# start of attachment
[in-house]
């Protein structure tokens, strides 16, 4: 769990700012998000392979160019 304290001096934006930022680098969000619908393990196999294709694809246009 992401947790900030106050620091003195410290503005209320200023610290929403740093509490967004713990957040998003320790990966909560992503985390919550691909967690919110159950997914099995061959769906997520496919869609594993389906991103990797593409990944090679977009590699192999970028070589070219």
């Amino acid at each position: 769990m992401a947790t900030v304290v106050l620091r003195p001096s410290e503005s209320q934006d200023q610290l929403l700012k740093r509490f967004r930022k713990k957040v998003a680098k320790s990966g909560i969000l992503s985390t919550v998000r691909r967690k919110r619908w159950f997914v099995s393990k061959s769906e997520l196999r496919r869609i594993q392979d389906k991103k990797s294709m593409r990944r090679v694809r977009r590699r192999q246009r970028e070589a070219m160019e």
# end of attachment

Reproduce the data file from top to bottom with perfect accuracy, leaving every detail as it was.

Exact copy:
[in-house]
């Protein structure tokens, strides 16, 4: 769990700012998000392979160019 304290001096934006930022680098969000619908393990196999294709694809246009 992401947790900030106050620091003195410290503005209320200023610290929403740093509490967004713990957040998003320790990966909560992503985390919550691909967690919110159950997914099995061959769906997520496919869609594993389906991103990797593409990944090679977009590699192999970028070589070219």
């Amino acid at each position: 769990m992401a947790t900030v304290v106050l620091r003195p001096s410290e503005s209320q934006d200023q610290l929403l700012k740093r509490f967004r930022k713990k957040v998003a680098k320790s990966g909560i969000l992503s985390t919550v998000r691909r967690k919110r619908w159950f997914v099995s393990k061959s769906e997520l196999r496919r869609i594993q392979d389906k991103k990797s294709m593409r990944r090679v694809r977009r590699r192999q246009r970028e070589a070219m160019e």